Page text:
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What I Hope My Daughter Learns from the Japanese-American Internment

Image source: Craig Yoshihara
Image source: Craig Yoshihara

How do you explain to your child what an internment camp is when she is still so little?

“Grandma and Grandpa were imprisoned in the middle of the desert when they were even younger than you!”

Okay, that’s not going to work.

“Our government thought Grandma and Grandpa were a threat to society even though they were just little kids.”

Hmm, probably not the right approach either.

I always try to teach my daughter to have love for others. Not just because I’m a pastor or it’s the right thing to do. But also because as Japanese-Americans, our family was discriminated against. So we owe it to others to reject stereotypes, and to treat them with the basic love and respect all people deserve.

Seventy five years ago, my parents, grandparents, aunts, and uncles were taken to the middle of nowhere and put behind barbed wire fences surrounded by armed guards, simply because they were of Japanese ancestry. This was due to the Executive Order 9066, signed in February 1942, sending all citizens of Japanese heritage to internment camps. They were scattered across the country to protect the American people. But weren’t they Americans, too?

Some people were lucky, and they had friends and neighbors who volunteered to watch their homes, farms, and belongings while they were gone. I have heard amazing stories of farmers who would work at their Japanese neighbor’s farm to keep the land fertile, and sell the crops for them so they had money upon their return.

But most weren’t that lucky. People took advantage of the situation, offering little to those heading to the camps. Prejudice against the Japanese was a running current in the country, not simply fueled by war hysteria. The Japanese were accused of stealing the brains of white people (an actual headline), along with stealing American jobs. They were considered a threat just because of their ethnicity.

The Los Angeles Times wrote, “A viper is nonetheless a viper wherever the egg is hatched — so a Japanese-American, born of Japanese parents — grows up to be a Japanese, not an American.” And that was one of the tamer sentiments from the press. So, it was no surprise that when it came time to round up the Japanese, very few stood up to the waves of prejudice and hate that enveloped our country.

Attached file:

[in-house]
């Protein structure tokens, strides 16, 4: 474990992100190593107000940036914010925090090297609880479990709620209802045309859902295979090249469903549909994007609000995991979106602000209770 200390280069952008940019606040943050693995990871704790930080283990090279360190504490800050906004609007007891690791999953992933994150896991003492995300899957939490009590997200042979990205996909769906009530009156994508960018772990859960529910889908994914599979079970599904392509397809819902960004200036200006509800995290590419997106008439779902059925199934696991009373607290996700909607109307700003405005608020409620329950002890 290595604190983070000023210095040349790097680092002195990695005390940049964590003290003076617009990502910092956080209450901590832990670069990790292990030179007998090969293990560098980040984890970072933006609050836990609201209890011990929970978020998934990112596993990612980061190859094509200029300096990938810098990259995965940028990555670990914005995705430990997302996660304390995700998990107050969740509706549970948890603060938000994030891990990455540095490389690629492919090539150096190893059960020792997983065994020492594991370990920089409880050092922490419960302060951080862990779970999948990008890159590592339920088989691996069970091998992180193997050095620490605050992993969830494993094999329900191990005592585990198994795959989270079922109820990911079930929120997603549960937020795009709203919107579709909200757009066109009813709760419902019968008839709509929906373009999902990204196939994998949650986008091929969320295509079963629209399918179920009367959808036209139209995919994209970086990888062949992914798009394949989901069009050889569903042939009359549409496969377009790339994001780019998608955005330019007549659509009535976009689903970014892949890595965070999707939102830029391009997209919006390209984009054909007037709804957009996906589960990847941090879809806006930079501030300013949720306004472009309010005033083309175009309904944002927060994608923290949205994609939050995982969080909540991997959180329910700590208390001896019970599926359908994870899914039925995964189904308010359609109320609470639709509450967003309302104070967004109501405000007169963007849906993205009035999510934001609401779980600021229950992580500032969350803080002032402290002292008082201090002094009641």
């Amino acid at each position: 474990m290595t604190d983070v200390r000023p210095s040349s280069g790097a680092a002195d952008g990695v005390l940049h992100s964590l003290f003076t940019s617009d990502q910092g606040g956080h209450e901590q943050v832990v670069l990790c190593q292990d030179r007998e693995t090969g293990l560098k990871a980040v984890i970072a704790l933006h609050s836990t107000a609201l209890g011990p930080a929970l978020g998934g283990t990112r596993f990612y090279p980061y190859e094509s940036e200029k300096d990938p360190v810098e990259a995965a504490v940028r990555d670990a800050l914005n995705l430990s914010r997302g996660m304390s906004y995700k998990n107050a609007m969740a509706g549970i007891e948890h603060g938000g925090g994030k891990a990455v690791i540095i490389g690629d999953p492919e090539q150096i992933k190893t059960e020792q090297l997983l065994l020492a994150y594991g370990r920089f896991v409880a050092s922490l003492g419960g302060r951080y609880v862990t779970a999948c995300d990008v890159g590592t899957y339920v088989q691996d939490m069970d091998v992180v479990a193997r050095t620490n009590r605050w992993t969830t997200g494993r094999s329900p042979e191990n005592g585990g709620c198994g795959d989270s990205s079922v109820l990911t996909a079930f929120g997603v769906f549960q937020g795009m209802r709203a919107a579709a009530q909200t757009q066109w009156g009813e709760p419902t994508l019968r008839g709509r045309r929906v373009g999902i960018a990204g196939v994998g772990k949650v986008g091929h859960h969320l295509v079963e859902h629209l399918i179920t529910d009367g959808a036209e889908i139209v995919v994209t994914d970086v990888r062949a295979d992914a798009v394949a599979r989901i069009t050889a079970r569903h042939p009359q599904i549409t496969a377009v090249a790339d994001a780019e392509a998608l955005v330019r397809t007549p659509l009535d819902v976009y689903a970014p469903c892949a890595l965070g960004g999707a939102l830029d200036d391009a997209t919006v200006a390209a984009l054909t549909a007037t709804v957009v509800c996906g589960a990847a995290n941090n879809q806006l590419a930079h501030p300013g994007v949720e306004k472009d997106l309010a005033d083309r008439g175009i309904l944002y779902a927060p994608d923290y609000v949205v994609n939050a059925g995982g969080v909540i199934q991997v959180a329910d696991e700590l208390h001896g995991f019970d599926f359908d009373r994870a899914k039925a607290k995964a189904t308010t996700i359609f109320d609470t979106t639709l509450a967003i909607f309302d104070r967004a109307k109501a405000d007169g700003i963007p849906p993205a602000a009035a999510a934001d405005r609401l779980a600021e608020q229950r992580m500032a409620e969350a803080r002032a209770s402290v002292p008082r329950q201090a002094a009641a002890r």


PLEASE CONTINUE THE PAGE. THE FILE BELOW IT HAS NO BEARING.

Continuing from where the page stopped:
When my daughter Emma was in third grade, she had to do a project based on history. I encouraged her to do one on the internment. I took Emma with me to visit the Japanese-American National Museum in Los Angeles, where they showed replicas of the barracks that Grandma and Grandpa lived in. They also reviewed the living conditions of the camp. She, then, interviewed her grandparents about their experiences. My dad was old enough to recall his time there, and I heard stories that were even new to me. She did a great job on the report but, more importantly, it opened her eyes to a time in history that is important to remember.

I don’t want Emma to grow up and be bitter about this dark chapter in our history. Instead, I hope she learns compassion, love, and empathy from it. I hope she will grow up and be an advocate for those who have no voice. I hope it will inspire her to never give in to fear, and live up to the ideals our country was founded on. I love being an American, but believe that ignoring our past is a surefire recipe for disaster.

I hope that Emma’s generation will continue to learn and grow from our mistakes, and the mistakes from our past generations. And, I hope they become the generation who truly loves their neighbors.

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